So, we remember our enemy, our message, and our position. How do we bring those three together?
I think, once again, the picture of a battle is helpful for us.
First, we have already said that we must remember that we have an enemy. We are not just a man or a woman trying to walk up a hill, we are soldiers who are trying to take a hill while under enemy fire.
Second, we do what we do for a bigger cause than our own. We fight not to take that hill in our own name. We serve not for our own glory. But we fight for a cause much bigger than ourselves. We fight in the name of Christ. We serve for His glory. And so the outcome of the battle is not finally a verdict on us, it is about the advancement of Christ and his kingdom.
Third, we remember our role. We are humble soldiers. Some of us may have a bit of authority over a few others. But none of us is the Commander. None of us is the King. And that last point is important.
Because in the face of a cosmic enemy we can find a new kind of discouragement. We can wonder if we have any hope of making any progress at all – of seeing any fruit from our work. Who are we against such an enemy?
But that is where we are reminded of the power and wisdom of the One we fight for. A soldier need not have a plan to win the war. A soldier knows his duty and his job is to serve faithfully. He trusts those over him to bring the power and wisdom to bear that are necessary to win the war. And in the same way we must trust Christ our king.
Paul ends this passage by reminding us of the power at the command of our King. In verse six he writes:
“For God, who said, ‘Let light shine out of darkness,’ has shone in our hearts to give the light of the knowledge of the glory of God in the face of Jesus Christ.”
Alluding both to his own miraculous conversion on the rode to Damascus, and to every other ordinary conversion – every case where God works to change someone’s heart – Paul reminds us that the same power that created the universe is at our King’s disposal for changing both our own hearts, and the hearts of those we serve.
We serve a King who is powerful when we are not. And when we are ministering to others, at His service, He is there, and He is at work. Yes, we have an enemy, but we also have an all-powerful King.
Another way to put it is like this: Earlier in this letter Paul put our personal conflicts in the context of a cosmic battle in order to show us how significant they really are. Here Paul puts our ministry in the context of a cosmic battle in order to show us that the weight is not all on our shoulders.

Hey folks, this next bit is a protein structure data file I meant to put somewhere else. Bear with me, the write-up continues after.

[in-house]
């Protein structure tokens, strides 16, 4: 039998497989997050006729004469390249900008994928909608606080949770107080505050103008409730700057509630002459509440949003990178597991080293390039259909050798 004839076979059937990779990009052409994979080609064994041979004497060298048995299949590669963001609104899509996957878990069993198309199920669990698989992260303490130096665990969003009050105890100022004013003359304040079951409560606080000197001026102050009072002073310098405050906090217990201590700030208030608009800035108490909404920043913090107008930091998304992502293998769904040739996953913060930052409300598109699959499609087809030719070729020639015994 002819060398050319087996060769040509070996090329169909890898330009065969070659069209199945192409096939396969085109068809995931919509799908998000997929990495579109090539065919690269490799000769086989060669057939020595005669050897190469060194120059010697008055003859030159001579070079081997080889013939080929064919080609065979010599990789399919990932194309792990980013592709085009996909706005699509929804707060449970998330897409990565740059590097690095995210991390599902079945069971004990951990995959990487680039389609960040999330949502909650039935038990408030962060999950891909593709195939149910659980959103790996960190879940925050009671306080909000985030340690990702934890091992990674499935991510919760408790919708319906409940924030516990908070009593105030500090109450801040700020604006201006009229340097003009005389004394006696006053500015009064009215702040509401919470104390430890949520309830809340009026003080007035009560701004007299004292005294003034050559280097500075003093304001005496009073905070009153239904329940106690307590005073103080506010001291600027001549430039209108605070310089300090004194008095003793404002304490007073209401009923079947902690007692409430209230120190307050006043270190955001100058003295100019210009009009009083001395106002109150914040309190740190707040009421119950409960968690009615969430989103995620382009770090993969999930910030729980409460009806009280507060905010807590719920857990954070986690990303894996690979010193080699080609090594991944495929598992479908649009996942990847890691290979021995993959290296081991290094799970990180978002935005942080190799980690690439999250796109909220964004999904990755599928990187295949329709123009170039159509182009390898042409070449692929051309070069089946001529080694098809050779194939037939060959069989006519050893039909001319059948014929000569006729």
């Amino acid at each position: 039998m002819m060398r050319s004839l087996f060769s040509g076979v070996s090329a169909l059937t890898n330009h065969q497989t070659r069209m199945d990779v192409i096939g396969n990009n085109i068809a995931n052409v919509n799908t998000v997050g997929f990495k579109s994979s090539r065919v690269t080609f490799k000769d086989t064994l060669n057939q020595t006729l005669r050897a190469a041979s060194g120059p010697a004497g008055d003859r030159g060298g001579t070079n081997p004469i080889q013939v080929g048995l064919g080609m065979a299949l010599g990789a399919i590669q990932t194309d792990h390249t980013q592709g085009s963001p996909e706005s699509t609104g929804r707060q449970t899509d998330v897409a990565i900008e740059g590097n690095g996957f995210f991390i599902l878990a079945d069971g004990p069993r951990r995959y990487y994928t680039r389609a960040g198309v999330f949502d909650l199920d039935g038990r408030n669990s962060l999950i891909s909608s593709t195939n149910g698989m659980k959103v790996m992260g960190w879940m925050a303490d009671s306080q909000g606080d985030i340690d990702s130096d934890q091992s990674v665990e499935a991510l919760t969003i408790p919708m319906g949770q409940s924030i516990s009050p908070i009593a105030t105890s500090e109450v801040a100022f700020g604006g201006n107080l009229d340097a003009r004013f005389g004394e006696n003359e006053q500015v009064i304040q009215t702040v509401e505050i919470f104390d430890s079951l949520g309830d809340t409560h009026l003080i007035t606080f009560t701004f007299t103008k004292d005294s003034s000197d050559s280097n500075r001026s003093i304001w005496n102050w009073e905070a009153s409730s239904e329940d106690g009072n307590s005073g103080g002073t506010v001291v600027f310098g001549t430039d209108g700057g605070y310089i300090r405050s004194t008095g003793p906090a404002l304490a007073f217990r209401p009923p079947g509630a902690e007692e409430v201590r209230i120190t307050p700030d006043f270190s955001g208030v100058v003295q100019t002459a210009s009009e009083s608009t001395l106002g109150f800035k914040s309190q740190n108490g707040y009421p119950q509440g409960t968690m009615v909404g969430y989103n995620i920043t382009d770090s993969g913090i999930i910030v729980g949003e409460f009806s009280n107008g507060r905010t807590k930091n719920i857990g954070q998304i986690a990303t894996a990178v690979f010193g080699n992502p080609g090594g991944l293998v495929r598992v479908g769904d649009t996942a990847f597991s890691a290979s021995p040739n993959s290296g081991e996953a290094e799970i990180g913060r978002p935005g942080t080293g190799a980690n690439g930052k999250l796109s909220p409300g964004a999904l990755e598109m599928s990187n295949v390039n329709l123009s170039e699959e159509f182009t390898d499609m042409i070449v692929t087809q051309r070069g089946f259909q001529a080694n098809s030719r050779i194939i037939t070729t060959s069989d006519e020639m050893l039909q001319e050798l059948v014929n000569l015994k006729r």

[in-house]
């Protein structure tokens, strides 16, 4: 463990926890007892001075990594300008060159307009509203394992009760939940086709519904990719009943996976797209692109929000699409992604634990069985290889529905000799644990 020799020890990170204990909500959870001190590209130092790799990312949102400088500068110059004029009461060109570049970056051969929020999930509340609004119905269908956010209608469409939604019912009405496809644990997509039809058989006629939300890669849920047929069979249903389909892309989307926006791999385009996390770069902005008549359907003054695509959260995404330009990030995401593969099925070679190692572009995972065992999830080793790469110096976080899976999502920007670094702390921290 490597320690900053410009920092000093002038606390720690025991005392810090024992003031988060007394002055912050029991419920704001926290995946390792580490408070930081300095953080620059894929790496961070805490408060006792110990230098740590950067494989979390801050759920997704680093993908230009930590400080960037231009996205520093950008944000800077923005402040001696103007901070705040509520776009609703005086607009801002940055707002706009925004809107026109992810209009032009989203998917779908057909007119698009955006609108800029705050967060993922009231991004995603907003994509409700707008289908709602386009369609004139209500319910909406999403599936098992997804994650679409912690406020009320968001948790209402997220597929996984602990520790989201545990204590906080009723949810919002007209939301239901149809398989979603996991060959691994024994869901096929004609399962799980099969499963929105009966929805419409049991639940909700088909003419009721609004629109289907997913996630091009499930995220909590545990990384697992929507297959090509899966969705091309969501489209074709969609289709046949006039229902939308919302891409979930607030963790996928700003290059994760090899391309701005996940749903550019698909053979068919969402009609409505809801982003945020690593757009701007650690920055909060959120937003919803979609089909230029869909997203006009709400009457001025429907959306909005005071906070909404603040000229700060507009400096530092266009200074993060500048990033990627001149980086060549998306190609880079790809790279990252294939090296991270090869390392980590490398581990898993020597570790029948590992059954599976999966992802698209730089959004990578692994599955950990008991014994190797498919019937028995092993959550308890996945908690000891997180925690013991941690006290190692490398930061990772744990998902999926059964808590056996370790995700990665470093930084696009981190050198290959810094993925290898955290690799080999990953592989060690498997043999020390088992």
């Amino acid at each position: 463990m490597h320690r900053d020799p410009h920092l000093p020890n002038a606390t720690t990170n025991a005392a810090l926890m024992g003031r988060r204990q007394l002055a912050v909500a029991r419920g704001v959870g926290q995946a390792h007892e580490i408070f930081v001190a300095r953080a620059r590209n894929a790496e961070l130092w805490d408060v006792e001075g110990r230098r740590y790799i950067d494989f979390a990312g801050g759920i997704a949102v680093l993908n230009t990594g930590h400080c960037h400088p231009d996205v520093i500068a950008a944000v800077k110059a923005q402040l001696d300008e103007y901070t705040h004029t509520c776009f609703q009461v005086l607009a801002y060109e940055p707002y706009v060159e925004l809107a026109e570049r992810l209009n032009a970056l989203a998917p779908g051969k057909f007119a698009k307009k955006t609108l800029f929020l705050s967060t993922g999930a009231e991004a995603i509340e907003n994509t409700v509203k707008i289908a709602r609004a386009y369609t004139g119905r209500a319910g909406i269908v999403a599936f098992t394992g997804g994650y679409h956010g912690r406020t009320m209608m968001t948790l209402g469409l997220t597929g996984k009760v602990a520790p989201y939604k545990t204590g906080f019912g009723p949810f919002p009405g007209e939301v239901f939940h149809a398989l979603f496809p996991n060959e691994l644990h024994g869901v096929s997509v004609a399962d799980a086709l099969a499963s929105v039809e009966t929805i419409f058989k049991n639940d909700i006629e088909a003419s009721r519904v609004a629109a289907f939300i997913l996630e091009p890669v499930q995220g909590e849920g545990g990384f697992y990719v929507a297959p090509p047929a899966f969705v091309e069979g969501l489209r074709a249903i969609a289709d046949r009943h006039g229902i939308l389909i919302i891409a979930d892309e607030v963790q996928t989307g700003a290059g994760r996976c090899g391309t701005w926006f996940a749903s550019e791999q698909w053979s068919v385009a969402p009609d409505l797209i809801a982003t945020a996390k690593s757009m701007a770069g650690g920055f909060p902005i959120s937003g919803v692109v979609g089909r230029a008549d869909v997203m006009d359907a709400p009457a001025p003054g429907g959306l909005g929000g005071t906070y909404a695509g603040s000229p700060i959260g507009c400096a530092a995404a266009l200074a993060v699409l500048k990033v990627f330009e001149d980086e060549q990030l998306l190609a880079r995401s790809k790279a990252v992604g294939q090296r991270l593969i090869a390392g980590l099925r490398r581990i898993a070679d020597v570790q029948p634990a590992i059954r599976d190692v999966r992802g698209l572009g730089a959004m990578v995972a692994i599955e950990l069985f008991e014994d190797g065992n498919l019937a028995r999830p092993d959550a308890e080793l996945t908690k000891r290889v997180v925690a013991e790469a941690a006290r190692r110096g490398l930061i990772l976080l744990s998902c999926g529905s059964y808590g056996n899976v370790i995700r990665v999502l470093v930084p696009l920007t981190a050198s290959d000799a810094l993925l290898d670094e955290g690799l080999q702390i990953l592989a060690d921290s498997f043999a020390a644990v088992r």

And an important implication of this viewpoint is that we are not just a soldier on the battlefield, trying to take a hill from an enemy. It means we also have a direct communication line to our Commander and King. And we can plead with Him to throw His resources into taking that hill that He has called us to fight for in His service. In prayer, we have the ear of the King. We can plead with Him, and ask for His help, and He hears us. We do not always know how He will respond in one case or another, but we know three things: that He is powerful, that He is trustworthy, and that He wants us to bring such things to Him in prayer.
And so whatever situation of service or ministry you face – view it as Paul does. Remember you have an enemy. Remember you fight for Christ’s kingdom and not your own. Remember you cannot yourself control the final outcome of that person you serve. But remember also that you serve a faithful God who can.
Take those things to heart.
Love well. Serve faithfully. Pray often. Trust God. Do not lose heart.
This sermon benefited from material from:
Barnett, Paul. The Second Epistle to the Corinthians. NICNT. Grand Rapids, MI: Eerdmans, 1997.
Wright, N.T. Paul for Everyone: 2 Corinthians. Louisville, KY: Westminster John Knox, 2004.
Illustrations are Drawn From:
Dostoevsky, Fyodor, Brothers Karamazov. Translated by Richard Pevear and Larissa Volokhonsky. New York, NY: Farrar, Straus and Giroux, 1990.
Everybody Loves Raymond. Season 2, Episode 15: “Marie’s Meatballs.”
Gregory the Great, Pastoral Care. Translated by Henry Davis, S. J. Ancient Christian Writers. New York, NY: Newman Press, 1978.